A recent survey by the College for America, “The 2014 Workplace Strategies Survey”, conducted by Greenberg Quinlan Rosner Research, reveals that employers prefer developing employees to hiring new ones by a 2:1 margin. A smart and cost-effective talent management strategy to be sure. But preferring to promote and being able to promote are two quite different things – as this study points out.
73% of survey respondents stated that for low-level team leader positions and middle management roles, developing current employees’ skills (vs. hiring new) best reflected their company’s talent strategies. For senior management and executive roles, 67% of respondents reported that developing the skills of current employees (vs. hiring new) best reflected their company’s talent strategies. The results are clear, companies want to promote from within! The College of America’s survey sourced information from 400 senior business leaders responsible for HR and/or administration at companies of 500+ employees, between December 6th and 16th 2013.
Though these employers prefer promotion to new hiring, the data show that developing leadership skills and addressing skill gaps remain significant issues to overcome. When asked about the challenges faced when developing employees, 94% of respondents reported that the need to build talent and leadership was a very or somewhat important challenge; 87% reported that employees missing skills for promotion was a very or somewhat important challenge; and 85% reported that finding well qualified candidates was a very or somewhat important challenge. The survey also shows that companies with 50% or more full time employees were hit harder by the skills gap than companies with 50% of more part time employees. “Heavily full-time” organizations reported that the three biggest challenges their organizations faced were: talent and leadership, qualified applicants, and employees having the right skills for promotion. Companies with 50% or more part time employees reported their top three challenges as: talent and leadership, retaining workers, and having sufficiently engaged employees.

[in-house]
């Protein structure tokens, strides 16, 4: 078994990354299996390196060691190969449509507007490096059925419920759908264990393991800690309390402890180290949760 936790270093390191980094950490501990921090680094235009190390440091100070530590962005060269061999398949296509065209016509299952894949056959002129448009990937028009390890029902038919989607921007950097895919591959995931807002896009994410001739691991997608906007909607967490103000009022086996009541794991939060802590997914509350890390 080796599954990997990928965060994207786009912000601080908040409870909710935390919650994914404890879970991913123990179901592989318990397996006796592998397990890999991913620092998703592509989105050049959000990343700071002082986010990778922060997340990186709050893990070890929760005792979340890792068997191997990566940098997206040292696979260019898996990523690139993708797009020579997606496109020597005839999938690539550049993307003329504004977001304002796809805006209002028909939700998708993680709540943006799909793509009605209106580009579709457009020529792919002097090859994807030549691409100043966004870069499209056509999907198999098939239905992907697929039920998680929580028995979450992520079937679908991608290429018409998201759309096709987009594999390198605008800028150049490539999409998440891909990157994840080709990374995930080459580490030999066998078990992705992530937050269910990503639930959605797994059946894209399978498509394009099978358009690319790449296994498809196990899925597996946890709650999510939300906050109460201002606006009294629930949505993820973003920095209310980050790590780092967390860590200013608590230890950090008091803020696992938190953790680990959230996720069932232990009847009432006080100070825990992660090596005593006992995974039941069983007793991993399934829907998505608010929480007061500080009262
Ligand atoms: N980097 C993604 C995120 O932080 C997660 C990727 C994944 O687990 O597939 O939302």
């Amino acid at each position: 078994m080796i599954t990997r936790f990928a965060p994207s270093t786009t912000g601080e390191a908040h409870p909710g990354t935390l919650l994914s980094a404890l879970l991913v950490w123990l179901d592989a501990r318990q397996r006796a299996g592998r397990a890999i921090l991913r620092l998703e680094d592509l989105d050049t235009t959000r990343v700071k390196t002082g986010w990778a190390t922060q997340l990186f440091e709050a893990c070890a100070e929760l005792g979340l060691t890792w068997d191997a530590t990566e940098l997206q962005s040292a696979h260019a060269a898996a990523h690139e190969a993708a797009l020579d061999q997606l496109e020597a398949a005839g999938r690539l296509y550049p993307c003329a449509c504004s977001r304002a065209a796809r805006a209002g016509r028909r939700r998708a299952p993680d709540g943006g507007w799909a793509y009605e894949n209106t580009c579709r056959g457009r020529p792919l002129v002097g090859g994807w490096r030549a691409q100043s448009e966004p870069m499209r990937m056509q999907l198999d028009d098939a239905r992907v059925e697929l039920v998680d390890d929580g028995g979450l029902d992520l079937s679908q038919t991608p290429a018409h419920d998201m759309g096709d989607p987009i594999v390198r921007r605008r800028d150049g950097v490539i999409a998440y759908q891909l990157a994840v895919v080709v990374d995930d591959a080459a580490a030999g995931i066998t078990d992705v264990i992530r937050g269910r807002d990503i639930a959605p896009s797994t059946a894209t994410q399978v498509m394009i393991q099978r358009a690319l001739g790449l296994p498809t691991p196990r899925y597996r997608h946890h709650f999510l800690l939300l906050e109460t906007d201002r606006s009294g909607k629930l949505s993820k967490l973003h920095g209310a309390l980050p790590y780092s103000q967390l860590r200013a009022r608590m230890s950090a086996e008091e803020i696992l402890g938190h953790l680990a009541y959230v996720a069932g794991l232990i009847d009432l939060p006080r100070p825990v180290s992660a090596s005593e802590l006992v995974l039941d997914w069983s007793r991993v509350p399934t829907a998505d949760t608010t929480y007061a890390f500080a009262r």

The good news though, is that many organizations are instituting employee development programs, and a high percentage of organizations are offering tuition reimbursement. The College for America’s survey reports that 76% of organizations offer tuition reimbursement to employees to help them pursue a college degree. With this, 79% of organizations report that tuition reimbursement is available to the majority of employees (executives, senior level managers, supervisors and middle managers, and workers without a college degree). So the beginning step of making degree programs affordable for workers of all levels is being offered by a majority of employers. The next steps of supporting degree completion and further supporting internal mobility are next if employers will truly be able to meet their strategic plan to promote from within rather than buying new talent in the open market.
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